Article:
11 Aug Why Exercise is Important for Kids
Why is exercise important for kids? First of all, let’s look at the difference between exercise and physical activity.
Physical activity is movement that is carried out by the muscles that requires energy. In other words, any movement one does is actually physical activity. Exercise is planned, structured, repetitive and purposeful movement that is intended to improve or maintain physical fitness.
Children who exercise are more likely to maintain an active lifestyle as an adult, but what child wants to consciously ‘exercise’? It’s hard enough for some adults to find the motivation, but as adults, we’re more aware of the importance of moving and the risks when we don’t move our bodies enough. Exercise should be enjoyable at all ages, but it’s especially important that children enjoy moving to build long lasting habits and help them to achieve and maintain optimal physical and mental health.
Engaging in physical activity or exercise offers children the following benefits:
– Helps to achieve and maintain a healthy body weight
– Increases positive mental health and helps children to relax
– Improves self-esteem and confidence
– Helps to build strong bones, muscles and joints
– Promotes healthy growth and development
– Reduces the risk of developing, and helps to manage, chronic disease such as type 2 diabetes and cardiovascular disease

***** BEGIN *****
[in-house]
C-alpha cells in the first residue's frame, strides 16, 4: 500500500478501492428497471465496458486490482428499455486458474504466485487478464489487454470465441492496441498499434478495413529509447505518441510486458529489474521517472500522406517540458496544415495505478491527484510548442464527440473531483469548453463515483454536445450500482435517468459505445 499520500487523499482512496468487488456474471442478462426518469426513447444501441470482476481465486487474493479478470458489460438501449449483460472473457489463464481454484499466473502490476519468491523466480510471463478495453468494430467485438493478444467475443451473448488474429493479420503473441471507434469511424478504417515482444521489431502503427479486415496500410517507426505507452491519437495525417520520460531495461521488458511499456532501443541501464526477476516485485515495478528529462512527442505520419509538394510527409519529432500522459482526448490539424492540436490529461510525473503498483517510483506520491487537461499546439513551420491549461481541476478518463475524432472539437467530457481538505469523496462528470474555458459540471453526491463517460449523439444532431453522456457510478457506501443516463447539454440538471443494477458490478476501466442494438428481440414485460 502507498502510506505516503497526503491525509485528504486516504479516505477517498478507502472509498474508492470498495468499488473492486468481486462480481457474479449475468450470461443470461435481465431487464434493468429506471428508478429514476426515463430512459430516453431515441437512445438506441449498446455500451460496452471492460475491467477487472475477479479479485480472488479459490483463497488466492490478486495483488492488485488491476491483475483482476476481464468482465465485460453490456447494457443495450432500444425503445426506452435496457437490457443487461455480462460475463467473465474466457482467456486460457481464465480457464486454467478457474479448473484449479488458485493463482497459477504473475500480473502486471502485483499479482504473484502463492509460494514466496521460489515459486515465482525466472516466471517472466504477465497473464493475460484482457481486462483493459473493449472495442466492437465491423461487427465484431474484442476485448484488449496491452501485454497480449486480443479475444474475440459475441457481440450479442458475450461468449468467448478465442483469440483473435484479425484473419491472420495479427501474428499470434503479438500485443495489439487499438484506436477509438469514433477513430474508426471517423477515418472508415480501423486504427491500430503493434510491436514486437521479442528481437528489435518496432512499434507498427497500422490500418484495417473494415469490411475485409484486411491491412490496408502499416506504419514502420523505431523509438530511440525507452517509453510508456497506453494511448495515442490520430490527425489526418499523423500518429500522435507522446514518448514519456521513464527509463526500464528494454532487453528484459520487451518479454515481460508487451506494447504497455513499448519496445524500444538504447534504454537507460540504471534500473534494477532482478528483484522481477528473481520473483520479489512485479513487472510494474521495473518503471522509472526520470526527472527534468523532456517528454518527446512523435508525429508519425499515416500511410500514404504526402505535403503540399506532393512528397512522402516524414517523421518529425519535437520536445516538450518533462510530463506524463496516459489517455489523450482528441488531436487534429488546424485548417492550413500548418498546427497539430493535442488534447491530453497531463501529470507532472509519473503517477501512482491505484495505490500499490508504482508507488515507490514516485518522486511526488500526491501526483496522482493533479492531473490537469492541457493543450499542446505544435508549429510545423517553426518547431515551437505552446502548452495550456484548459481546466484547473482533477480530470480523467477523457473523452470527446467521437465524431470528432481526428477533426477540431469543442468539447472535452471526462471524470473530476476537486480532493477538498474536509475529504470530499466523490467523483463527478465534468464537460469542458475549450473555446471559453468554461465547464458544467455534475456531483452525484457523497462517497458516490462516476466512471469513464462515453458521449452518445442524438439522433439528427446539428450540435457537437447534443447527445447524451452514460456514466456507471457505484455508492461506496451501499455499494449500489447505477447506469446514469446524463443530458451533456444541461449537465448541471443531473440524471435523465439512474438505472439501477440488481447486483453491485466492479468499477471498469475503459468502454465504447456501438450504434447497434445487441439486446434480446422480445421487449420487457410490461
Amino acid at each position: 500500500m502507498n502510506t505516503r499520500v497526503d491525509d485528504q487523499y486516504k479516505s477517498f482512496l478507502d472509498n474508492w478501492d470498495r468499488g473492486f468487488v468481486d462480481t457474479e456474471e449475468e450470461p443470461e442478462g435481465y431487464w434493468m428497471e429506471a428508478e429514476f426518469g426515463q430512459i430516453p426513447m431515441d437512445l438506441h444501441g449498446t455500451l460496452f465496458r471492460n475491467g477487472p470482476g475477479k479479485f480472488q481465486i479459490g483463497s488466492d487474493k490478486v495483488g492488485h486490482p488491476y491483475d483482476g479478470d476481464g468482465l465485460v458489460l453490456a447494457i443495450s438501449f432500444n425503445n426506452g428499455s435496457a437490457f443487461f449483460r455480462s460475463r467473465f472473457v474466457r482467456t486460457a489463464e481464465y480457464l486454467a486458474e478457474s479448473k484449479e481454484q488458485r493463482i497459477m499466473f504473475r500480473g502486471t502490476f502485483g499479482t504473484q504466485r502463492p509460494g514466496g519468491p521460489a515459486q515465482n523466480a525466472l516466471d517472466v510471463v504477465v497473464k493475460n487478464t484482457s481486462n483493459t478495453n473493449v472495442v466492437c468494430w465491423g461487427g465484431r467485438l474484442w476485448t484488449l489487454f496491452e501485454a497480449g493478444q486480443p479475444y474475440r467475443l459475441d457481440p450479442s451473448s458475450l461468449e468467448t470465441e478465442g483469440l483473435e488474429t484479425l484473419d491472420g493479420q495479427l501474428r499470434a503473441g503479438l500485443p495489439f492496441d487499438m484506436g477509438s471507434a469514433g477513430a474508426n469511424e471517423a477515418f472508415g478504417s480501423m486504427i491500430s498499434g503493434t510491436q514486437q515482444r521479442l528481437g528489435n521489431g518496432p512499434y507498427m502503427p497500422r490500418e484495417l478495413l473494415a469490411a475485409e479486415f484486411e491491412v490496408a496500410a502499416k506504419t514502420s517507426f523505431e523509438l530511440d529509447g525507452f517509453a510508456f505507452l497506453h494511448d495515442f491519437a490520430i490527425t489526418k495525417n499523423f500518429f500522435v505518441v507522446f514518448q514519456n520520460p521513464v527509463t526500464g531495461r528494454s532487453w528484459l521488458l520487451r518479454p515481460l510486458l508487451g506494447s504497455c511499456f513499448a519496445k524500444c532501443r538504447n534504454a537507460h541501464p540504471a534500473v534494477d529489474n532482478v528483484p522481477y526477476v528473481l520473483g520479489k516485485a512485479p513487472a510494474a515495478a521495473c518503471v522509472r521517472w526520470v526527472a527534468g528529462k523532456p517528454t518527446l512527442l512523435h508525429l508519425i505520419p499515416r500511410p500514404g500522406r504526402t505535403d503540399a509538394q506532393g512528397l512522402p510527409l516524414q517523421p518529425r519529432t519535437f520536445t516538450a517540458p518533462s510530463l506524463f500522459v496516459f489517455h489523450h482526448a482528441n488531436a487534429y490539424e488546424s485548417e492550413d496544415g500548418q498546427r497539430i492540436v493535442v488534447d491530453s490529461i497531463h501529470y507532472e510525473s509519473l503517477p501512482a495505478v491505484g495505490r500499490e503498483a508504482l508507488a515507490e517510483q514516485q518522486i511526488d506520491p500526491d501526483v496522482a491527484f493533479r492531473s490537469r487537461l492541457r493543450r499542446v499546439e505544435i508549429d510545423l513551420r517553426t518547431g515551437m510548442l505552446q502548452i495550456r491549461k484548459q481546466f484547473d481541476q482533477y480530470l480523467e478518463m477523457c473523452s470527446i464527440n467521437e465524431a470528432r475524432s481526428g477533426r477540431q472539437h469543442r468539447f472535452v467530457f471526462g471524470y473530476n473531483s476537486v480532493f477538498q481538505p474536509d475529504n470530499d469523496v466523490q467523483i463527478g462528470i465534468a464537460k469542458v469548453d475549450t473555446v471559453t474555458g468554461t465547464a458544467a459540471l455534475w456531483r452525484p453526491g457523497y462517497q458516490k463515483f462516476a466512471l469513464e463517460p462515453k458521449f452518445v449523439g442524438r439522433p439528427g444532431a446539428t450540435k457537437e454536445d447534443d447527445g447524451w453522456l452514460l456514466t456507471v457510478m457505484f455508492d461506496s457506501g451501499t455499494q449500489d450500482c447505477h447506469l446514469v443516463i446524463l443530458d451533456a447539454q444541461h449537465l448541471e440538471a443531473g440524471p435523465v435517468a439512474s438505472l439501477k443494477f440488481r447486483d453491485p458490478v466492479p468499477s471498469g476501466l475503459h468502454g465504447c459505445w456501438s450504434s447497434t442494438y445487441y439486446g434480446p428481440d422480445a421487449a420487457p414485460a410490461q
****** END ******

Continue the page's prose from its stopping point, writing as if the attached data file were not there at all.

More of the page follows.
– Reduces the risk of, and assists with rehabilitation from, some cancers
It’s not just the physical and mental benefits that makes being active during childhood important, there are also a host of social benefits. Encouraging play outdoors often involves interaction with other children and promotes active play (such as throwing a ball or riding a bike).
Active Children = Active Adults
Why is it important that children get moving when they’re young? Because active kids develop physical literacy!
Physical literacy is the knowledge and understanding of how to move your body, the confidence and motivation to move, and the social skills to be active with other people.
Research suggests that engaging in physical activity as a child predicts participation in physical activity and exercise as an adult. This ensures the benefits of physical activity carry through from childhood to adulthood, reducing the risk of chronic disease, illness and injuries. Conversely, those who do not participate in physical activity as a child are unlikely to be active as adolescents and adults; they are less competent, confident and motivated to move.
Read more in the Exercise for Kids eBook! Download here.
Written by Exercise & Sports Science Australia. Peer reviewed by Exercise and Sports Science Professionals.